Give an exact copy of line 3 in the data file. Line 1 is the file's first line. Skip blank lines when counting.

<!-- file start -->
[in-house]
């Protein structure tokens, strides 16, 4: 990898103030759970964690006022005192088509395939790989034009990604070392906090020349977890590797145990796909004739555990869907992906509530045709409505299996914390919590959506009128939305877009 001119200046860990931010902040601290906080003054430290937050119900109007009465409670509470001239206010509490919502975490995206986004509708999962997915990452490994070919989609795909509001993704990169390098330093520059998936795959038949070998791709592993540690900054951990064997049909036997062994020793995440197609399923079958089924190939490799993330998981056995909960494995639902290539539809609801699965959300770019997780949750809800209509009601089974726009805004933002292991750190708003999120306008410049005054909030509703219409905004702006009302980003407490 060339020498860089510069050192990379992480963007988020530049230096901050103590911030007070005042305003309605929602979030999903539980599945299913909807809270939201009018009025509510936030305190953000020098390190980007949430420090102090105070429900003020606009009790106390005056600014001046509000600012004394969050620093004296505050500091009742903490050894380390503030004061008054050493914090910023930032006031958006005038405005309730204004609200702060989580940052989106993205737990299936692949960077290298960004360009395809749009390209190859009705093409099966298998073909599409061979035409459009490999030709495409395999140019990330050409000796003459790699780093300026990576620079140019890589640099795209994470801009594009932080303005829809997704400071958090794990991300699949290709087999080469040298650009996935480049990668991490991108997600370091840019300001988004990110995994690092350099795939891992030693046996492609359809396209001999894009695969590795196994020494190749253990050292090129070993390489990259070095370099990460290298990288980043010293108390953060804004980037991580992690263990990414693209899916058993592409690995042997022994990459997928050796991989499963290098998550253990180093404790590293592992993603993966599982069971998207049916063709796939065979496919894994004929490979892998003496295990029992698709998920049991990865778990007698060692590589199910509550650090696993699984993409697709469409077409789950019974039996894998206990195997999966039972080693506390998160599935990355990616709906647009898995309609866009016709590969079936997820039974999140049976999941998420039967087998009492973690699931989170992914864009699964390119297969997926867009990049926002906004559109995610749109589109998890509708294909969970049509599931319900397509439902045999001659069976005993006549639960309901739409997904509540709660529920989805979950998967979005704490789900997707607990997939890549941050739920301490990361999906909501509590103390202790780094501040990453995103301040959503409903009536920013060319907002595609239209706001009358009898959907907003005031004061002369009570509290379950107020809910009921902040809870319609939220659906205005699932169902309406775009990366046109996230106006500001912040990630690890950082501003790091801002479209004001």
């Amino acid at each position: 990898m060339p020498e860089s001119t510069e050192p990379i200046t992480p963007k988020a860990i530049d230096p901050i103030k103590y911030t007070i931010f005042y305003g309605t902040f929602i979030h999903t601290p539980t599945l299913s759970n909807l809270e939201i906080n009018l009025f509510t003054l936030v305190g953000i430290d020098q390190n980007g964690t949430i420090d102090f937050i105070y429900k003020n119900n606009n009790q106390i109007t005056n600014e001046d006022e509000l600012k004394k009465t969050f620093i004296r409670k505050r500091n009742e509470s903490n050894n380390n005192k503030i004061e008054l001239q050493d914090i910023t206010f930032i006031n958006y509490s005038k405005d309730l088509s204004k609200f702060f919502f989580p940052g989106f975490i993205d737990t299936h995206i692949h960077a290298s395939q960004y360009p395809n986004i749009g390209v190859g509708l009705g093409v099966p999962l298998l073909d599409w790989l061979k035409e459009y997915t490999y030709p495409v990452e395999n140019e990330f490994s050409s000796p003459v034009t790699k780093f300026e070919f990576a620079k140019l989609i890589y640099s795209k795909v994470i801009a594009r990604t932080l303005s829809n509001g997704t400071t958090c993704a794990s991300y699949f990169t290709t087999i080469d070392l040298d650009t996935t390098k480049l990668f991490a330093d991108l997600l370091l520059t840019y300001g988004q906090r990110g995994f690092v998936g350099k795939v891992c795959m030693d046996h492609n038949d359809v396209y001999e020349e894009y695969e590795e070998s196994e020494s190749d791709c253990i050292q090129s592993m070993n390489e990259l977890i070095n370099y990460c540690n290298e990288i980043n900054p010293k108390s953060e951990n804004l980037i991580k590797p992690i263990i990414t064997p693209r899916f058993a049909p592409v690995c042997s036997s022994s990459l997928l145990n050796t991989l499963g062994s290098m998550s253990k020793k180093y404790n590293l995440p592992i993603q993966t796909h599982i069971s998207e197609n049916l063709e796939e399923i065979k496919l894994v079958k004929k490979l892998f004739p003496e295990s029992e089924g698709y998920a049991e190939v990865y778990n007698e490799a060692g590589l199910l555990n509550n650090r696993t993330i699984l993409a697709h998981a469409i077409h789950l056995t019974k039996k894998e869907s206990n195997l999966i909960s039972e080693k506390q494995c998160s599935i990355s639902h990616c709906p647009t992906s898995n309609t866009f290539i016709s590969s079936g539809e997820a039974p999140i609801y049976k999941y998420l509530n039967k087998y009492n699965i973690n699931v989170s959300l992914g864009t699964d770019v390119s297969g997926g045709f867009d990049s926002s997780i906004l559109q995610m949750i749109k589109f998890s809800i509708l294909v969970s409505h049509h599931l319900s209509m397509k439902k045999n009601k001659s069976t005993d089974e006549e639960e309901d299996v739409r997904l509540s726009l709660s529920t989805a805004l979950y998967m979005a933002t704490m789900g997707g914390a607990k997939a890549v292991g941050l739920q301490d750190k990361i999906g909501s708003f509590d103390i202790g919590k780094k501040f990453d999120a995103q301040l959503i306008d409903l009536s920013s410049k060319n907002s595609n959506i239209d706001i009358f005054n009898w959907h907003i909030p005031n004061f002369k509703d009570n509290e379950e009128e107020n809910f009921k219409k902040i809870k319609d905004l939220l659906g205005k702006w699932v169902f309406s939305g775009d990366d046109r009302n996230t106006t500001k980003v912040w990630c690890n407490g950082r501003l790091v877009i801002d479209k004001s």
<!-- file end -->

């Amino acid at each position: 990898m060339p020498e860089s001119t510069e050192p990379i200046t992480p963007k988020a860990i530049d230096p901050i103030k103590y911030t007070i931010f005042y305003g309605t902040f929602i979030h999903t601290p539980t599945l299913s759970n909807l809270e939201i906080n009018l009025f509510t003054l936030v305190g953000i430290d020098q390190n980007g964690t949430i420090d102090f937050i105070y429900k003020n119900n606009n009790q106390i109007t005056n600014e001046d006022e509000l600012k004394k009465t969050f620093i004296r409670k505050r500091n009742e509470s903490n050894n380390n005192k503030i004061e008054l001239q050493d914090i910023t206010f930032i006031n958006y509490s005038k405005d309730l088509s204004k609200f702060f919502f989580p940052g989106f975490i993205d737990t299936h995206i692949h960077a290298s395939q960004y360009p395809n986004i749009g390209v190859g509708l009705g093409v099966p999962l298998l073909d599409w790989l061979k035409e459009y997915t490999y030709p495409v990452e395999n140019e990330f490994s050409s000796p003459v034009t790699k780093f300026e070919f990576a620079k140019l989609i890589y640099s795209k795909v994470i801009a594009r990604t932080l303005s829809n509001g997704t400071t958090c993704a794990s991300y699949f990169t290709t087999i080469d070392l040298d650009t996935t390098k480049l990668f991490a330093d991108l997600l370091l520059t840019y300001g988004q906090r990110g995994f690092v998936g350099k795939v891992c795959m030693d046996h492609n038949d359809v396209y001999e020349e894009y695969e590795e070998s196994e020494s190749d791709c253990i050292q090129s592993m070993n390489e990259l977890i070095n370099y990460c540690n290298e990288i980043n900054p010293k108390s953060e951990n804004l980037i991580k590797p992690i263990i990414t064997p693209r899916f058993a049909p592409v690995c042997s036997s022994s990459l997928l145990n050796t991989l499963g062994s290098m998550s253990k020793k180093y404790n590293l995440p592992i993603q993966t796909h599982i069971s998207e197609n049916l063709e796939e399923i065979k496919l894994v079958k004929k490979l892998f004739p003496e295990s029992e089924g698709y998920a049991e190939v990865y778990n007698e490799a060692g590589l199910l555990n509550n650090r696993t993330i699984l993409a697709h998981a469409i077409h789950l056995t019974k039996k894998e869907s206990n195997l999966i909960s039972e080693k506390q494995c998160s599935i990355s639902h990616c709906p647009t992906s898995n309609t866009f290539i016709s590969s079936g539809e997820a039974p999140i609801y049976k999941y998420l509530n039967k087998y009492n699965i973690n699931v989170s959300l992914g864009t699964d770019v390119s297969g997926g045709f867009d990049s926002s997780i906004l559109q995610m949750i749109k589109f998890s809800i509708l294909v969970s409505h049509h599931l319900s209509m397509k439902k045999n009601k001659s069976t005993d089974e006549e639960e309901d299996v739409r997904l509540s726009l709660s529920t989805a805004l979950y998967m979005a933002t704490m789900g997707g914390a607990k997939a890549v292991g941050l739920q301490d750190k990361i999906g909501s708003f509590d103390i202790g919590k780094k501040f990453d999120a995103q301040l959503i306008d409903l009536s920013s410049k060319n907002s595609n959506i239209d706001i009358f005054n009898w959907h907003i909030p005031n004061f002369k509703d009570n509290e379950e009128e107020n809910f009921k219409k902040i809870k319609d905004l939220l659906g205005k702006w699932v169902f309406s939305g775009d990366d046109r009302n996230t106006t500001k980003v912040w990630c690890n407490g950082r501003l790091v877009i801002d479209k004001s």